Stop bash­ing Wall Street. Times have changed

The Pak Banker - - OPINION - Matthew A. Win­kler

THERE'S a per­verse com­pe­ti­tion among some U.S. pres­i­den­tial can­di­dates: Who can most loudly blame Wall Street for the prob­lems of Main Street. They've got it wrong. Fi­nan­cial firms are do­ing more to help con­sumers, busi­ness and in­dus­try in Amer­ica than they have in decades. And for the first time since the early years of the 21st cen­tury, global in­vestors con­sider U.S. banks among the world's best.

One of the rea­sons the Amer­i­can econ­omy is per­form­ing bet­ter than any of the largest in Asia and Europe is that its reg­u­la­tors have re­paired the dam­age of the fi­nan­cial cri­sis and the worst re­ces­sion since the Great De­pres­sion. Led by the Fed­eral Re­serve, they re­placed in­cen­tives for reck­less spec­u­la­tion with cat­a­lysts for old-fash­ioned credit cre­ation backed by lev­els of cap­i­tal that are un­prece­dented in mod­ern times. Banks to­day are most will­ing to lend money since at least 1990. Per­haps the best mea­sure of re­stored con­fi­dence in the fi­nan­cial sys­tem is the 63 per­cent of Amer­i­cans who are within 7 per­cent­age points of the all-time-high val­u­a­tion of their homes in 2006.

All but ig­nored in the pres­i­den­tial de­bates this year is the record $1.06 tril­lion of loans to com­mer­cial and in­dus­trial firms by the largest U.S. banks, an amount that has in­creased for 21 con­sec­u­tive quar­ters. That's a streak un­equaled since 1985, when Ron­ald Rea­gan oc­cu­pied the White House (and Bloomberg be­gan com­pil­ing such data).

In its quar­terly sur­vey of se­nior loan of­fi­cers, the Fed in Jan­uary re­ported that banks have been will­ing lenders for 25 con­sec­u­tive quar­ters, the long­est pe­riod of com­mit­ment since Pres­i­dent Ge­orge H.W. Bush was pres­i­dent 26 years ago, ac­cord­ing to data com­piled by Bloomberg.

That helps ex­plain why in­vestors for the first time since 2004 are pay­ing a pre­mium to pur­chase the shares of U.S. banks com­pared with their global peers on a price-to-book­value ba­sis, ac­cord­ing to Bloomberg data. The price-to-book ra­tio of the 24 ma­jor U.S. banks in the KBW Bank In­dex ex­ceeded the com­pa­ra­ble mea­sure of 157 banks world­wide for the first time since Pres­i­dent Ge­orge W. Bush was re-elected. Home mort­gages now to­tal $9.95 tril­lion af­ter bot­tom­ing in 2014 af­ter the re­ces­sion. That amount is com­pa­ra­ble to the easy­credit days of 2006, be­fore the fi­nan­cial cri­sis. To­day, in con­trast, the mort­gage mar­ket shows no signs of the lever­aged lend­ing that pre­cip­i­tated the hous­ing bust and, if any­thing, is poised to keep grow­ing.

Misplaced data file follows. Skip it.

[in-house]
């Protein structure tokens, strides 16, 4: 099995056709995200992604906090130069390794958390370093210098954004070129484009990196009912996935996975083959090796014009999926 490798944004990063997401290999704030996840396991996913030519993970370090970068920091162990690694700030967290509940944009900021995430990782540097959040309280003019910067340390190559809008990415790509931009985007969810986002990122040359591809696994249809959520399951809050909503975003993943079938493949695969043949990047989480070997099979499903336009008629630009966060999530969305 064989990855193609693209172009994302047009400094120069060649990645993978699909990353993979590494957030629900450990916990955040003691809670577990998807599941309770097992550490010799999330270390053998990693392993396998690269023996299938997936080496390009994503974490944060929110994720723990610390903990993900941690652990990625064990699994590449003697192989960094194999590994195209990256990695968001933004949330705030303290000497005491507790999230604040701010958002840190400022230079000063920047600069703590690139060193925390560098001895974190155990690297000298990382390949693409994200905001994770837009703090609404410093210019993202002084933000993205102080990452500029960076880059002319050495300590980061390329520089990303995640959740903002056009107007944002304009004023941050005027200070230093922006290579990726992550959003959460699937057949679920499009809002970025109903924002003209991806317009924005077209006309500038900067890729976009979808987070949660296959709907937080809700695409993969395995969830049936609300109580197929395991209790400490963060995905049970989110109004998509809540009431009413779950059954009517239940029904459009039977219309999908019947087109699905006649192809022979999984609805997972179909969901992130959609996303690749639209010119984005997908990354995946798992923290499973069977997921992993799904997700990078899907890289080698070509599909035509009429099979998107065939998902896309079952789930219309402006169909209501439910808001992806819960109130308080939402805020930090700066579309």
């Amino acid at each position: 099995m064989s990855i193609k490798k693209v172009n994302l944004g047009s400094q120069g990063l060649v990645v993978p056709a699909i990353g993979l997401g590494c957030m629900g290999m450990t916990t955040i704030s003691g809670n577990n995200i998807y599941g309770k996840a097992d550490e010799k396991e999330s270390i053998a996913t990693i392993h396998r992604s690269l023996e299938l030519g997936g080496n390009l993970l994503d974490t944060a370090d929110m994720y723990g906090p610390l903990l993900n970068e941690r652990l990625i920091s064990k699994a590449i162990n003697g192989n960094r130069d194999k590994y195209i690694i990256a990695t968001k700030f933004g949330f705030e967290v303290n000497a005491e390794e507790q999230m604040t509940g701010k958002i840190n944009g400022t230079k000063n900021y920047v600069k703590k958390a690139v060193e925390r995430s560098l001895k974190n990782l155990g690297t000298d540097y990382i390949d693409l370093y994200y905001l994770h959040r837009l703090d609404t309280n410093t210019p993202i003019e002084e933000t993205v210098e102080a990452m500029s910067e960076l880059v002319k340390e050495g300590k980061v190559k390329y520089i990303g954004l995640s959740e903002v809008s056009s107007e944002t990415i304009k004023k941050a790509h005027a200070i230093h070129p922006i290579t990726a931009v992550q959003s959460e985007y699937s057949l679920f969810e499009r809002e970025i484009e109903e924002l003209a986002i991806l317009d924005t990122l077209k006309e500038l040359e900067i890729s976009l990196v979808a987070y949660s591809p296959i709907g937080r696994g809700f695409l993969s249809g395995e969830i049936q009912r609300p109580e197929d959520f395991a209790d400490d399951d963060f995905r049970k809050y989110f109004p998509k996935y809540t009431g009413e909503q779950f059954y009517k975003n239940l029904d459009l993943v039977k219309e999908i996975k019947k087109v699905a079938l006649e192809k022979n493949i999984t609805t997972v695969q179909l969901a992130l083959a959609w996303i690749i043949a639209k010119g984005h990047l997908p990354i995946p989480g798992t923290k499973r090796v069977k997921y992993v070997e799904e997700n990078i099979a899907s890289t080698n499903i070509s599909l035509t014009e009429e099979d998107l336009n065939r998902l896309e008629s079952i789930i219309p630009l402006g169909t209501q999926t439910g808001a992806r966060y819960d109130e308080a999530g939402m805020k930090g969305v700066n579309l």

The av­er­age home price, up 30 per­cent since 2012, re­flects an in­creas­ingly ro­bust out­look for hous­ing, ac­cord­ing to data com­piled by Bloomberg. U.S. home­owner equity now amounts to 93 per­cent of the 2006 peak, which means Amer­i­cans from coast to coast and North to South can look for­ward to re­cov­er­ing value lost from their homes when the mar­ket col­lapsed dur­ing the re­ces­sion, Bloomberg data show.

If one ex­cludes the pe­riod com­pris­ing the height of sub­prime lend­ing, the fi­nan­cial cri­sis and en­su­ing re­ces­sion, fi­nanc­ing for con- sumers to home­own­ers is as good as it's ever been and get­ting bet­ter. Credit-card lines are in­creas­ing steadily while house­hold debt pay­ments as a per­cent­age of dis­pos­able in­come have plum­meted to 10.02 per­cent from 13.22 per­cent in 2007. The com­bi­na­tion of health­ier debtors while credit is ex­pand­ing shows why banks are so will­ing to keep lend­ing.

The big­gest banks to­day bear lit­tle re­sem­blance to the risk-em­brac­ing jug­ger­nauts of a decade ago. The 24 big banks in the KBW in­dex had the low­est to­tal debt as a pro­por­tion of their as­sets since the data be­came avail­able in 2002: 15.9 per­cent com­pared to 34 per­cent in 2004 and 30.6 per­cent in 2008. Es­ti­mated tan­gi­ble com­mon equity, the most con­ser­va­tive mea­sure of a bank's cap­i­tal, climbed to a record in 2015, says Ali­son Wil­liams, an an­a­lyst at Bloomberg In­tel­li­gence.

The con­ver­gence of U.S. banks' propen­sity to keep lend­ing and global in­vestors fa­vor­ing them as best bets is re­flected in the av­er­age ra­tio of non­per­form­ing loans to to­tal loans among the KBW In­dex banks. By the end of 2015, the ra­tio was 0.66 per­cent, the low­est since 2007 and a mi­nus­cule frac­tion of the 2.96 per­cent ra­tio reached in 2009. Banks also have reined in most of the pro­pri­etary trad­ing in de­riv­a­tives that brought them into con­flict with their de­pos­i­tors. Their share of credit de­fault swaps, for ex­am­ple, is down 75 per­cent to $14.6 tril­lion since 2007.

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